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a non-profit gallery for the visual and performing arts

Temporary adddress:
2101 Maywill St., Richmond, VA 23230
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August 25 - September 17, 2017

Deborah Bryan – "From Here"

Drawings of East Tennessee
Helena Davis Gallery

Opening Reception for the Artists
Fourth Friday, August 25, 2017
7:00-10:00 pm
Free and Open to the Public

Closing Artist Talk
Sunday, September 17, 2017
2:00 pm
Free and Open to the Public

Artist Statement

In my printmaking, photography, and drawing, I work in black and white. This forces me to focus on the basic design elements of value and contrast, shape, line, and especially texture. The drawings in this exhibition were at first derived from photographs I had taken of less than pristine structures in the area surrounding my home, mostly in Greene, Carter, and Johnson Counties in Eastern Tennessee. I was not trying to showcase the decay of Appalachia; rather, I simply was intrigued by textures and shapes of structures that were in a slow, almost natural state of decay, and especially by the doors and windows. As these structures gave in to gravity, they did not seem to become less attractive, but more interesting.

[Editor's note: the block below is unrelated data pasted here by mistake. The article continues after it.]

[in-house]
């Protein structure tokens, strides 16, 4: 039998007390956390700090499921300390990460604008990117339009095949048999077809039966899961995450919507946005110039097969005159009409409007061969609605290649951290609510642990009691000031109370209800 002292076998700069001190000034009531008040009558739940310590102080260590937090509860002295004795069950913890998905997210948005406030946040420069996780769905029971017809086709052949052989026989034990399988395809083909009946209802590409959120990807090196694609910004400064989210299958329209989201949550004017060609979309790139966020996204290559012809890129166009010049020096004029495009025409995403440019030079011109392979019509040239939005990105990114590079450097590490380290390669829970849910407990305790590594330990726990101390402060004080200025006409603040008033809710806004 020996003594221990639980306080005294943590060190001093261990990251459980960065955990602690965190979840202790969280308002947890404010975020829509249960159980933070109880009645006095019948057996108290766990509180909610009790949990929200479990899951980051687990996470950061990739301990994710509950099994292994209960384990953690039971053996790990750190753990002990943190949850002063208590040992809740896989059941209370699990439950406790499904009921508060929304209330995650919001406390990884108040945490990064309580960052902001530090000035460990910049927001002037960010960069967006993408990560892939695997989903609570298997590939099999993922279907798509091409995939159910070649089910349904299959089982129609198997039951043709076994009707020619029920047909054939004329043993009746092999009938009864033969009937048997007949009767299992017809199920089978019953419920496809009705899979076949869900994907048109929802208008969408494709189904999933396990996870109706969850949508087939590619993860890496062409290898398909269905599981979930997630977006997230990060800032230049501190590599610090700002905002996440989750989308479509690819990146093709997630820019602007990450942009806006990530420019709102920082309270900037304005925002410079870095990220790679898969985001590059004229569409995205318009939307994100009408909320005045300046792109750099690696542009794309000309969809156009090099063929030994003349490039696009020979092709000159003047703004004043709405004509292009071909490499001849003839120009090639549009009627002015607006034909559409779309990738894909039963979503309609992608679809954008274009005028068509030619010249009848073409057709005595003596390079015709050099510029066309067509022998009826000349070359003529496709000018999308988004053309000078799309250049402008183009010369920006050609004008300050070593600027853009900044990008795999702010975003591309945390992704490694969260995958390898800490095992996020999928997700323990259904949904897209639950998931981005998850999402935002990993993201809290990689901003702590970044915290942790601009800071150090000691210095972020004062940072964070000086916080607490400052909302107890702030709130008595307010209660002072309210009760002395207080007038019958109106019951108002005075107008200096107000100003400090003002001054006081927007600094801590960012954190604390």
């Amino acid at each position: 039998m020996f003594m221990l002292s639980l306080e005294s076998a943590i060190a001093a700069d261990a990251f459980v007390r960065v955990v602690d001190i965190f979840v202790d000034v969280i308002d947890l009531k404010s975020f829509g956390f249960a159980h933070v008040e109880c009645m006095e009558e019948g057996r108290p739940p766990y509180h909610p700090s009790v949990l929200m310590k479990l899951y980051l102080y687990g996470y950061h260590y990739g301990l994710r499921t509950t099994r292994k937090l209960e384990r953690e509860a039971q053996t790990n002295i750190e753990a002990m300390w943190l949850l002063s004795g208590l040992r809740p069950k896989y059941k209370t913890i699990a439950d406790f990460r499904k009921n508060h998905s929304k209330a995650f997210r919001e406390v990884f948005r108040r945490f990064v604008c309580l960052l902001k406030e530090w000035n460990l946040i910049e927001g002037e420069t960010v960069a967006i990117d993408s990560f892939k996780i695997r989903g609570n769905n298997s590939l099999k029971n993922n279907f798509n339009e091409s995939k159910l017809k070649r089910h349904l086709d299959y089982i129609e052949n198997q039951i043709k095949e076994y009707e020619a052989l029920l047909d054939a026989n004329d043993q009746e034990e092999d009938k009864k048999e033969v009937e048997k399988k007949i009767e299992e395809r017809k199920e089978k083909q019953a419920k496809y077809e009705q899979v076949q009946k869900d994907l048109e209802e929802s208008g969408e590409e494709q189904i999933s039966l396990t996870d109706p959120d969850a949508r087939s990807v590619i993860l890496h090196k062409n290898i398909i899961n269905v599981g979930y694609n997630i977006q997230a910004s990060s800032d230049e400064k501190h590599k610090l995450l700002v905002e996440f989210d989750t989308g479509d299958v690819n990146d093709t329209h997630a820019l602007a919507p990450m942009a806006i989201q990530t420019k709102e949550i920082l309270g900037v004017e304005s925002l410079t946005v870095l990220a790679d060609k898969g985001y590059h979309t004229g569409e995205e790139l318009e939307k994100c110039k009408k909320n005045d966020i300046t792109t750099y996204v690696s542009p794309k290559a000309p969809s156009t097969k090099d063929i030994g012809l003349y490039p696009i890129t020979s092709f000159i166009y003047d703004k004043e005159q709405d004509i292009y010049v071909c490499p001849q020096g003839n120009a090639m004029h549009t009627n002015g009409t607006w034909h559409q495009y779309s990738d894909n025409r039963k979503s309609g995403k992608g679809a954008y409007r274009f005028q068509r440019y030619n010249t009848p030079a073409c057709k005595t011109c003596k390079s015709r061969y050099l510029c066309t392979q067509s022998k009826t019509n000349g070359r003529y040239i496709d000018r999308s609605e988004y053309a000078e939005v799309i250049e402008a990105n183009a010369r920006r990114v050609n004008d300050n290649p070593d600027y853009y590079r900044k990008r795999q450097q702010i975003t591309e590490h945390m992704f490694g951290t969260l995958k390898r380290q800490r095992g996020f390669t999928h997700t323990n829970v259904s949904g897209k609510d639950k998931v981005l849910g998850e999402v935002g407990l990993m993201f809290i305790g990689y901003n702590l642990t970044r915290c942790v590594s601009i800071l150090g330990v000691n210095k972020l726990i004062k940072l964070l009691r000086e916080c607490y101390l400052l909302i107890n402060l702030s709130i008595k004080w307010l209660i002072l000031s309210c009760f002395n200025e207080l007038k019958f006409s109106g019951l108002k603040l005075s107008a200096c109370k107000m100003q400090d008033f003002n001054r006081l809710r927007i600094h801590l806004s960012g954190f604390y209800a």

I found that if I worked from a small cropped portion of the original image, then removed the original photograph once the relationships between basic elements were blocked in and the perspective was correct, the drawing had a chance to exist as a work separate from the photograph, and often much more abstracted than the photograph. By using graphite and graphite powder on Arches Hot Press Watercolor paper, I could work both additively, building up the drawing with more graphite, and subtractively, using various erasers as tools to create an image by removing graphite.

I usually had to take a very patient approach. For instance Greeneville, Tennessee: Wall, Sky, Shadow contains over 1400 individual bricks, and each one had to be drawn as a separate object, different from the rest. Many of the drawings contain long passages of flaking or blistering paint, and those areas needed to be convincing as individual areas but also fit into the overall varying pattern of decay. I would often become despondent about a quarter of the way into a drawing, wondering just what I had gotten myself into. But I had learned persistence and patience as a printmaker, and found that if I simply pressed on, the image began to emerge from the paper, raising hope that I could actually finish the whole. Sadly, some of the structures that I have depicted since this project began in 2013 are now gone. And so the drawings seem like a kind of memorial.

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Page Updated July 22, 2017